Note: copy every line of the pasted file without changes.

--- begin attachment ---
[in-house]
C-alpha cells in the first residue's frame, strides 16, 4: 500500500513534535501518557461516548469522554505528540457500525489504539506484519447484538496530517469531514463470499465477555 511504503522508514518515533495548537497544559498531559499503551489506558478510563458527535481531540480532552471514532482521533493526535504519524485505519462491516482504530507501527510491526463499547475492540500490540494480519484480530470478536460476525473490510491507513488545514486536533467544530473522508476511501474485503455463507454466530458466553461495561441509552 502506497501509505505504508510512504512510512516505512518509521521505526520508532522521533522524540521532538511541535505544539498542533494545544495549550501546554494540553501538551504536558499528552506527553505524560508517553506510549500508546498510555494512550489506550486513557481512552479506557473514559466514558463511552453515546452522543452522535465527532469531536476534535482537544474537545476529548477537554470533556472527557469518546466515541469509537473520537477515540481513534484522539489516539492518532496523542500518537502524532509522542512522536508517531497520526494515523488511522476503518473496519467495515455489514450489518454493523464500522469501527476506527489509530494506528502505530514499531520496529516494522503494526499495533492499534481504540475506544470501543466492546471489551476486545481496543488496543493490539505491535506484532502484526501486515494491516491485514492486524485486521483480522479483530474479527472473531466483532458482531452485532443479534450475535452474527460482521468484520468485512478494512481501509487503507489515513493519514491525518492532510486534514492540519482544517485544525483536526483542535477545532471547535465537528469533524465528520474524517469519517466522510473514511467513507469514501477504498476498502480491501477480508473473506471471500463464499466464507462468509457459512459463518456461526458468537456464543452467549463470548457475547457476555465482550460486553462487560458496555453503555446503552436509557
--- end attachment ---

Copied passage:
[in-house]
C-alpha cells in the first residue's frame, strides 16, 4: 500500500513534535501518557461516548469522554505528540457500525489504539506484519447484538496530517469531514463470499465477555 511504503522508514518515533495548537497544559498531559499503551489506558478510563458527535481531540480532552471514532482521533493526535504519524485505519462491516482504530507501527510491526463499547475492540500490540494480519484480530470478536460476525473490510491507513488545514486536533467544530473522508476511501474485503455463507454466530458466553461495561441509552 502506497501509505505504508510512504512510512516505512518509521521505526520508532522521533522524540521532538511541535505544539498542533494545544495549550501546554494540553501538551504536558499528552506527553505524560508517553506510549500508546498510555494512550489506550486513557481512552479506557473514559466514558463511552453515546452522543452522535465527532469531536476534535482537544474537545476529548477537554470533556472527557469518546466515541469509537473520537477515540481513534484522539489516539492518532496523542500518537502524532509522542512522536508517531497520526494515523488511522476503518473496519467495515455489514450489518454493523464500522469501527476506527489509530494506528502505530514499531520496529516494522503494526499495533492499534481504540475506544470501543466492546471489551476486545481496543488496543493490539505491535506484532502484526501486515494491516491485514492486524485486521483480522479483530474479527472473531466483532458482531452485532443479534450475535452474527460482521468484520468485512478494512481501509487503507489515513493519514491525518492532510486534514492540519482544517485544525483536526483542535477545532471547535465537528469533524465528520474524517469519517466522510473514511467513507469514501477504498476498502480491501477480508473473506471471500463464499466464507462468509457459512459463518456461526458468537456464543452467549463470548457475547457476555465482550460486553462487560458496555453503555446503552436509557